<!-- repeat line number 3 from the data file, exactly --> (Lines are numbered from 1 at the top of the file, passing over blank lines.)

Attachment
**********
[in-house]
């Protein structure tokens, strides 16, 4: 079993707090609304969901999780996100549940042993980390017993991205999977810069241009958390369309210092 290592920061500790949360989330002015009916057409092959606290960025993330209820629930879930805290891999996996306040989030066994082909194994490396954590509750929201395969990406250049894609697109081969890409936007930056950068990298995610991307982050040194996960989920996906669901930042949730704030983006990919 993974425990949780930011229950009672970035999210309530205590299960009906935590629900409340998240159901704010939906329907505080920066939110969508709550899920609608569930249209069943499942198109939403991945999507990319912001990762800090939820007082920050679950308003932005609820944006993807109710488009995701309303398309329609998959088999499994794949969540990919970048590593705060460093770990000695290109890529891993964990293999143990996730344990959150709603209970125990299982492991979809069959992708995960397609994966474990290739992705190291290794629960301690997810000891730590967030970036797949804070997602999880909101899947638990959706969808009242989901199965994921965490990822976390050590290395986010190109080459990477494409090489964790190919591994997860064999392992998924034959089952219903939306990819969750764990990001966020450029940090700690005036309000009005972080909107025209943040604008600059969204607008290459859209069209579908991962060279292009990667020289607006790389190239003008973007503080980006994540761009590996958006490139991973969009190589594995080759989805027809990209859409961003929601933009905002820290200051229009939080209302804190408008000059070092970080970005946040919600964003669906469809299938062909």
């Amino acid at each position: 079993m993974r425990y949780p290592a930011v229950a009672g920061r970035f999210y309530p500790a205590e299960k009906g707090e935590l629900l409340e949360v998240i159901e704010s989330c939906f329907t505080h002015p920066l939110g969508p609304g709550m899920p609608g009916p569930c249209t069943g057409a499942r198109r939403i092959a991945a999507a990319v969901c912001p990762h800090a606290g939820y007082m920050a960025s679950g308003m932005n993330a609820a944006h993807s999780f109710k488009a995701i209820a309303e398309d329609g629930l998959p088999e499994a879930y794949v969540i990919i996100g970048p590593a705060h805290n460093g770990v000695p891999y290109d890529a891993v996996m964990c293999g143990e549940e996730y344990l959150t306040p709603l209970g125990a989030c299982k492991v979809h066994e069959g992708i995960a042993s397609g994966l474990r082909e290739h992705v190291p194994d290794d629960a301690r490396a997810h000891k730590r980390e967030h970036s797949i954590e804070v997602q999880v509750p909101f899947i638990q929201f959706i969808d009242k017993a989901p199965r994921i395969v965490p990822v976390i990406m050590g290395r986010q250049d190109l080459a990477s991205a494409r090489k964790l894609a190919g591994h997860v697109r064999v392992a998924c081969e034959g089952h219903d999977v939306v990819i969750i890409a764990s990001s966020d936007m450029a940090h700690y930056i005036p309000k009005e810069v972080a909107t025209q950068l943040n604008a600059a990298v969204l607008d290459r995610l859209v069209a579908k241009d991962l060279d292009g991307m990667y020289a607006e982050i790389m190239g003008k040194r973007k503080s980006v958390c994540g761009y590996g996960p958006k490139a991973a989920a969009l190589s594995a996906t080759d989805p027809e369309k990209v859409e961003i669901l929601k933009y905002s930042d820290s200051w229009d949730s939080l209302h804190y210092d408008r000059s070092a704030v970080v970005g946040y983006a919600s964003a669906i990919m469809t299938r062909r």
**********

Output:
């Amino acid at each position: 079993m993974r425990y949780p290592a930011v229950a009672g920061r970035f999210y309530p500790a205590e299960k009906g707090e935590l629900l409340e949360v998240i159901e704010s989330c939906f329907t505080h002015p920066l939110g969508p609304g709550m899920p609608g009916p569930c249209t069943g057409a499942r198109r939403i092959a991945a999507a990319v969901c912001p990762h800090a606290g939820y007082m920050a960025s679950g308003m932005n993330a609820a944006h993807s999780f109710k488009a995701i209820a309303e398309d329609g629930l998959p088999e499994a879930y794949v969540i990919i996100g970048p590593a705060h805290n460093g770990v000695p891999y290109d890529a891993v996996m964990c293999g143990e549940e996730y344990l959150t306040p709603l209970g125990a989030c299982k492991v979809h066994e069959g992708i995960a042993s397609g994966l474990r082909e290739h992705v190291p194994d290794d629960a301690r490396a997810h000891k730590r980390e967030h970036s797949i954590e804070v997602q999880v509750p909101f899947i638990q929201f959706i969808d009242k017993a989901p199965r994921i395969v965490p990822v976390i990406m050590g290395r986010q250049d190109l080459a990477s991205a494409r090489k964790l894609a190919g591994h997860v697109r064999v392992a998924c081969e034959g089952h219903d999977v939306v990819i969750i890409a764990s990001s966020d936007m450029a940090h700690y930056i005036p309000k009005e810069v972080a909107t025209q950068l943040n604008a600059a990298v969204l607008d290459r995610l859209v069209a579908k241009d991962l060279d292009g991307m990667y020289a607006e982050i790389m190239g003008k040194r973007k503080s980006v958390c994540g761009y590996g996960p958006k490139a991973a989920a969009l190589s594995a996906t080759d989805p027809e369309k990209v859409e961003i669901l929601k933009y905002s930042d820290s200051w229009d949730s939080l209302h804190y210092d408008r000059s070092a704030v970080v970005g946040y983006a919600s964003a669906i990919m469809t299938r062909r």